What Tree Does Myrrh Come From: Unveiling the Secrets of this Precious Resin

Written by: Igneous Products



Time to read 4 min


Welcome to the enchanting world of myrrh, a resinous treasure that has captured human fascination for centuries. The myrrh tree, with its aromatic resin, has a rich history and a range of applications. In this comprehensive article, we'll delve deep into the different types of myrrh trees, the intricate process of harvesting myrrh, and the ancient uses of this precious substance. Join us on this aromatic journey into the heart of the myrrh tree!

The Myrrh Tree: A Brief Overview

Before we explore the specifics, let's start with a fundamental question: What tree does myrrh come from? The myrrh tree belongs to the genus Commiphora, which comprises over 190 species. These trees are primarily found in arid regions of Africa and the Middle East, thriving in hot and dry climates.

Types of Myrrh Trees

When it comes to myrrh, not all trees are created equal. There are several types of myrrh trees, each with its unique properties and characteristics. Let's take a closer look at some of them:

1. Commiphora Myrrha (True Myrrh)

True Myrrh, scientifically known as Commiphora myrrha, is the most renowned and sought-after variety. It is native to the Arabian Peninsula and produces a resin with a distinct, rich fragrance. This is the myrrh variety most often associated with historical and spiritual significance.

2. Commiphora Erythraea (Sweet Myrrh)

Sweet Myrrh, or Commiphora Erythraea, is another notable myrrh variety. It derives its name from its sweeter aroma compared to True Myrrh. This variety is native to East Africa and the Arabian Peninsula, making it a valuable source of myrrh resin.

3. Commiphora Molmol (African Myrrh)

African Myrrh, scientifically known as Commiphora molmol, is found in various regions of Africa. It is distinct for its resin, which is often used in traditional medicine and rituals. The myrrh flower of this tree blooms in clusters, adding to its allure.

4. Commiphora Wightii (Indian Myrrh)

Indian Myrrh, or Commiphora wightii, is native to the Indian subcontinent. This variety has been used in Ayurvedic medicine for centuries and is recognized for its therapeutic properties.

Different types of myrrh tree commiphora tree

The Harvesting Process: From Tree to Resin

Harvesting myrrh is a meticulous process that requires expertise and care. It's crucial to preserve both the quality of the resin and the well-being of the myrrh tree itself.

1. Selection of the Myrrh Trees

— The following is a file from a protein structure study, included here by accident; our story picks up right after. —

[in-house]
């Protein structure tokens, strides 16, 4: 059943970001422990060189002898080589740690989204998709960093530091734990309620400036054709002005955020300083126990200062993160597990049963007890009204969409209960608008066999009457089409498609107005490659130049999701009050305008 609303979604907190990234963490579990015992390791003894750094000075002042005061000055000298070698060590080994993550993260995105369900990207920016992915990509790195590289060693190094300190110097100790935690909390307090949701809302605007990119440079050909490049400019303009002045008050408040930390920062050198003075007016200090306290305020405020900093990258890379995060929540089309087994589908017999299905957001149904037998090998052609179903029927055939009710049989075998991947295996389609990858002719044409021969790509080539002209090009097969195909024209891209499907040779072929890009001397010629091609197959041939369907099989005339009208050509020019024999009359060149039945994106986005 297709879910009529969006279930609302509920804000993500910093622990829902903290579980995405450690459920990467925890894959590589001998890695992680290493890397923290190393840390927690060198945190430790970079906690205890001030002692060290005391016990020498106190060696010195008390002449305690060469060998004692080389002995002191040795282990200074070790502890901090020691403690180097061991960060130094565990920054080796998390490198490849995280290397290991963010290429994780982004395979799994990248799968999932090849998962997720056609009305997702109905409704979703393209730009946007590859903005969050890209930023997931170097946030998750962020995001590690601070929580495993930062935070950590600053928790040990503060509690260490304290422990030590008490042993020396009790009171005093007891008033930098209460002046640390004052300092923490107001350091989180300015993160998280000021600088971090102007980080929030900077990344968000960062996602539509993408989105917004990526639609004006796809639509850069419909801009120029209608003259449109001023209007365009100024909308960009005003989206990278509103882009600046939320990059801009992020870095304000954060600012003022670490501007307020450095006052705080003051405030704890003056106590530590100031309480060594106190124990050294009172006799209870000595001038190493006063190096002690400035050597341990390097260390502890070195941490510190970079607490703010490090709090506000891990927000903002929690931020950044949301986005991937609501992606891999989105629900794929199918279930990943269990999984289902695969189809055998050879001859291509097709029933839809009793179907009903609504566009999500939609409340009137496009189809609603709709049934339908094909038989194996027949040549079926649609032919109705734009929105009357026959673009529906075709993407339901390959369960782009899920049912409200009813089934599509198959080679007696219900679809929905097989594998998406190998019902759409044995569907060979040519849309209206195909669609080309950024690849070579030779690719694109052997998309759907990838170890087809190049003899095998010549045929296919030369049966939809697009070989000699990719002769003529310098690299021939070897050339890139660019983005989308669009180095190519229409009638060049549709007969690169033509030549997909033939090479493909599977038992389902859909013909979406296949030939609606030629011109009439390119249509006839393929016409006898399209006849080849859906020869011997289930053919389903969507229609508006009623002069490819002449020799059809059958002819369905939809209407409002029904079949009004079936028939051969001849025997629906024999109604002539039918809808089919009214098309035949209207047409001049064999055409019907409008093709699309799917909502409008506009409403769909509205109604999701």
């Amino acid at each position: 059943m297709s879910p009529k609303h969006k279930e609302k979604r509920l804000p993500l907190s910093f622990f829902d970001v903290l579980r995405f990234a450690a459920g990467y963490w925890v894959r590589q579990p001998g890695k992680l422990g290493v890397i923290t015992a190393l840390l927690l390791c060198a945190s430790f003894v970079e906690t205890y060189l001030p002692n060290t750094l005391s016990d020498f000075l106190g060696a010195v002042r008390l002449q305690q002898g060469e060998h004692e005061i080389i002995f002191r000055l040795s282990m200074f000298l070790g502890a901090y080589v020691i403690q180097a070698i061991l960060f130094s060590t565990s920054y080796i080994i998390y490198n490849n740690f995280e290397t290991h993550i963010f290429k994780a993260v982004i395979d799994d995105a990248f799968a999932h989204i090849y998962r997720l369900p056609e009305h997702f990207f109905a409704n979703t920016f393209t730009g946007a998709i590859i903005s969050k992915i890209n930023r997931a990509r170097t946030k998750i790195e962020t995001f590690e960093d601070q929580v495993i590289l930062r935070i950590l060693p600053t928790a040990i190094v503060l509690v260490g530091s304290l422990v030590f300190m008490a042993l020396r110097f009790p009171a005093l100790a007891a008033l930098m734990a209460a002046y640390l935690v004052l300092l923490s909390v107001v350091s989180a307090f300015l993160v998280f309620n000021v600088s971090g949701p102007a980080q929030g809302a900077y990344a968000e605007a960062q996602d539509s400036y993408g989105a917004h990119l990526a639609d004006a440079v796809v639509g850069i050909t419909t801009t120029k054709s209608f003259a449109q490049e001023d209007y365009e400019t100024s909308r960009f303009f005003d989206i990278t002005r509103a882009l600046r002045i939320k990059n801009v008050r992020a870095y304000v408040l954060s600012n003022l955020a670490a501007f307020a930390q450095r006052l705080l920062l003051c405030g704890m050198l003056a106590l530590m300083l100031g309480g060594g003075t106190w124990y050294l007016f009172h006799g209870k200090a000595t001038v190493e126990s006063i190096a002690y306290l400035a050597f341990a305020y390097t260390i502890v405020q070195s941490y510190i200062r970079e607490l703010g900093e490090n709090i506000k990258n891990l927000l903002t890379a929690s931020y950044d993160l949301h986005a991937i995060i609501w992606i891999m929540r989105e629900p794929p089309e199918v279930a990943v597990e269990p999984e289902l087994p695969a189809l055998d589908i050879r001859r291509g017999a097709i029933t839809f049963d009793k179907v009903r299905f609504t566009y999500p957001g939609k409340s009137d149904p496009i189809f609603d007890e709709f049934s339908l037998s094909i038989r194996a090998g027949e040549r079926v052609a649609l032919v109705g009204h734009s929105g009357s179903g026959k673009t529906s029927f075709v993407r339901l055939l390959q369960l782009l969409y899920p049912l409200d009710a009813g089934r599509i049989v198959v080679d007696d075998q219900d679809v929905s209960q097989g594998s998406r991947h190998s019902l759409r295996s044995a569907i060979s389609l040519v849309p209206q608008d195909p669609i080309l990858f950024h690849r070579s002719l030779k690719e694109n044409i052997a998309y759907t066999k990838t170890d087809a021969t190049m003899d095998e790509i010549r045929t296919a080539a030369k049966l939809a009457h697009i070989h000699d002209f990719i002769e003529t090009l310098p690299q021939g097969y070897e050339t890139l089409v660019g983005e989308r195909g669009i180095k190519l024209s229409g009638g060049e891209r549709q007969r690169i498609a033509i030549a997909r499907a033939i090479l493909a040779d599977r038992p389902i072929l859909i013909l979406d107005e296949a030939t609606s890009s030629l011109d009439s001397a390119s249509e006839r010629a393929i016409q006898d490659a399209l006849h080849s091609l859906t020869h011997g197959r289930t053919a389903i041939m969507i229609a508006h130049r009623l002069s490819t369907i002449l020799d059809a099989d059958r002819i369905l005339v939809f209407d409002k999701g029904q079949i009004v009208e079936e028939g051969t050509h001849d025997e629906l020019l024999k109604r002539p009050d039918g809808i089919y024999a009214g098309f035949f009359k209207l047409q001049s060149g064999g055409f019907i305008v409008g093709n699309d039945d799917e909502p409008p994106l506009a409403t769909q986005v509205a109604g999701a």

The first step in the harvesting process involves selecting the appropriate myrrh trees. Experienced harvesters identify mature trees with resin-rich gum.

2. Scoring the Bark

To obtain the resin, the bark of the myrrh tree is carefully scored or incised. This delicate process involves making precise cuts to stimulate the tree to produce resin as a defense mechanism.

3. Collection of Resin

Over time, the myrrh tree exudes resin, which forms droplets on the incisions. Harvesters collect these resin droplets, taking care not to harm the tree further.

4. Drying and Sorting

Once collected, the resin is left to dry naturally. It hardens into resin tears or gum, which are then sorted based on quality.

5. Quality Control

Quality control personnel, like those at Igneous Products, play a vital role in ensuring that only the finest myrrh resin reaches customers. They meticulously inspect the resin for purity, aroma, and overall quality.

The Harvesting Process: From myrrh Tree to Resin

Myrrh in Ancient Times: Uses and Significance

Throughout history, myrrh has held a special place in various cultures for its versatility and mystical allure. Let's uncover some of the ancient uses and significance of myrrh:

1. Medicinal Elixir

In ancient times, myrrh was considered a medicinal elixir. It was used to treat a wide range of ailments, from digestive issues to respiratory problems. Its natural healing properties made it a valuable commodity.

2. Religious Rituals

Myrrh played a significant role in religious rituals across different cultures. It was often burned as incense, releasing its aromatic essence as an offering to the divine.

4. Luxury Perfume

Myrrh's exquisite fragrance made it a sought-after ingredient in perfumes and cosmetics. It added a touch of luxury to personal grooming.

Myrrh in Ancient Times: Uses and Significance

Frequently Asked Questions (FAQs)

Q1: What is the myrrh tree's scientific name?

Ans: The myrrh tree belongs to the genus Commiphora, with various species such as Commiphora myrrha and Commiphora erythraea.

Q2: Where is myrrh primarily sourced from?

Ans: Myrrh is primarily sourced from arid regions of Africa and the Middle East.

Q3: Can myrrh resin be used for skincare and beauty purposes?

Ans: Yes, myrrh resin is valued in skincare for its natural benefits, including promoting healthy skin.

Q4: What is the significance of myrrh in religious rituals?

Ans: Myrrh is often burned as incense in religious rituals as an offering to the divine.

Q5: How is the quality of myrrh resin ensured?

Ans: Quality control personnel inspect myrrh resin for purity, aroma, and overall quality.

Q6: What is the historical significance of myrrh as a gift?

Ans: Myrrh was considered a valuable and honorable gift in various cultures and is famously mentioned in the Bible as one of the gifts to the newborn Jesus.
Myrrh sorts in london warehouse


The myrrh tree, with its diverse species and rich history, continues to captivate us with its aromatic resin. From the harvesting process that requires precision to the ancient uses that span medicine, religion, and luxury, myrrh holds a special place in our world. As you explore the products offered by brands like Igneous Products, you're not just purchasing resin; you're connecting with a legacy that dates back centuries. Embrace the enchantment of myrrh and experience its timeless allure for yourself.